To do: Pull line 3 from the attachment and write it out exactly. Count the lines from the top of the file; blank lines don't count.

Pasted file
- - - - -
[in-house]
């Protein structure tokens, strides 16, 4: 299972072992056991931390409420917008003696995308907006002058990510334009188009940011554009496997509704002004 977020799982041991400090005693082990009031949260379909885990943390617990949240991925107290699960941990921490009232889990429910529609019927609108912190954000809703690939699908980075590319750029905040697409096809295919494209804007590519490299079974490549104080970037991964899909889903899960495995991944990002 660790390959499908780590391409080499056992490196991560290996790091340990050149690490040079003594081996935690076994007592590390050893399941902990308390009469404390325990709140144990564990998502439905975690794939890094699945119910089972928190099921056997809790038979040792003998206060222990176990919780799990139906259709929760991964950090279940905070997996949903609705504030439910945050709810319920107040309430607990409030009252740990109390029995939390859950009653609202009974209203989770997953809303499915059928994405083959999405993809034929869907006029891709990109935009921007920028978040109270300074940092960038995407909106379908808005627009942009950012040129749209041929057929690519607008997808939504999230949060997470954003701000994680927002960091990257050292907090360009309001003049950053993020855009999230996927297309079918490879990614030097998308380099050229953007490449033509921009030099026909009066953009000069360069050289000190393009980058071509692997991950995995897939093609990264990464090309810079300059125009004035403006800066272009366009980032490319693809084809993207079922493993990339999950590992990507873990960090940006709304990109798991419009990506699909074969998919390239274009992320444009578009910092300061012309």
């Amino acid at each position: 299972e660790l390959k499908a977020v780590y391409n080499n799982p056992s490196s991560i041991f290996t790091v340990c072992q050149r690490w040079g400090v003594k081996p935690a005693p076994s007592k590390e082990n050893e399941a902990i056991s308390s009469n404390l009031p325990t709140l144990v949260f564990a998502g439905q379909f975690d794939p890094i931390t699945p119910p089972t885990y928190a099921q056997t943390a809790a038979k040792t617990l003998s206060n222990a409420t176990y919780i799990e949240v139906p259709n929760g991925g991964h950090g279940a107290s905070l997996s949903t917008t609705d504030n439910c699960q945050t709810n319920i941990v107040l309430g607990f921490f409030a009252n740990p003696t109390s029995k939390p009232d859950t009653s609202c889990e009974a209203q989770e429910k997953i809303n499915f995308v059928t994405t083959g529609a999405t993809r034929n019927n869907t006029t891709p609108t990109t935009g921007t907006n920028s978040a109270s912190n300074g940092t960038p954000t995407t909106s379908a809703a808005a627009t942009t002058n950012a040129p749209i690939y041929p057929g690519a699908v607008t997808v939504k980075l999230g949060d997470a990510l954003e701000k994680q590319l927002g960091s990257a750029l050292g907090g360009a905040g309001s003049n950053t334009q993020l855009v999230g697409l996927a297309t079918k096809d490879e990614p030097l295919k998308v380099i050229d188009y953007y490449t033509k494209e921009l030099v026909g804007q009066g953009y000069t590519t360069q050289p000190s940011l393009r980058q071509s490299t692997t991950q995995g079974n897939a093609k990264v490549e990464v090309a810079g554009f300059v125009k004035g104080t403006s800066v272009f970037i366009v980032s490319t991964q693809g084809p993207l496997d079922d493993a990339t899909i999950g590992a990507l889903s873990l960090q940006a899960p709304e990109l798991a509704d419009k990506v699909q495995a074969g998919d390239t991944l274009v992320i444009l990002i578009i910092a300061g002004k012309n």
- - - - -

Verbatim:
């Amino acid at each position: 299972e660790l390959k499908a977020v780590y391409n080499n799982p056992s490196s991560i041991f290996t790091v340990c072992q050149r690490w040079g400090v003594k081996p935690a005693p076994s007592k590390e082990n050893e399941a902990i056991s308390s009469n404390l009031p325990t709140l144990v949260f564990a998502g439905q379909f975690d794939p890094i931390t699945p119910p089972t885990y928190a099921q056997t943390a809790a038979k040792t617990l003998s206060n222990a409420t176990y919780i799990e949240v139906p259709n929760g991925g991964h950090g279940a107290s905070l997996s949903t917008t609705d504030n439910c699960q945050t709810n319920i941990v107040l309430g607990f921490f409030a009252n740990p003696t109390s029995k939390p009232d859950t009653s609202c889990e009974a209203q989770e429910k997953i809303n499915f995308v059928t994405t083959g529609a999405t993809r034929n019927n869907t006029t891709p609108t990109t935009g921007t907006n920028s978040a109270s912190n300074g940092t960038p954000t995407t909106s379908a809703a808005a627009t942009t002058n950012a040129p749209i690939y041929p057929g690519a699908v607008t997808v939504k980075l999230g949060d997470a990510l954003e701000k994680q590319l927002g960091s990257a750029l050292g907090g360009a905040g309001s003049n950053t334009q993020l855009v999230g697409l996927a297309t079918k096809d490879e990614p030097l295919k998308v380099i050229d188009y953007y490449t033509k494209e921009l030099v026909g804007q009066g953009y000069t590519t360069q050289p000190s940011l393009r980058q071509s490299t692997t991950q995995g079974n897939a093609k990264v490549e990464v090309a810079g554009f300059v125009k004035g104080t403006s800066v272009f970037i366009v980032s490319t991964q693809g084809p993207l496997d079922d493993a990339t899909i999950g590992a990507l889903s873990l960090q940006a899960p709304e990109l798991a509704d419009k990506v699909q495995a074969g998919d390239t991944l274009v992320i444009l990002i578009i910092a300061g002004k012309n």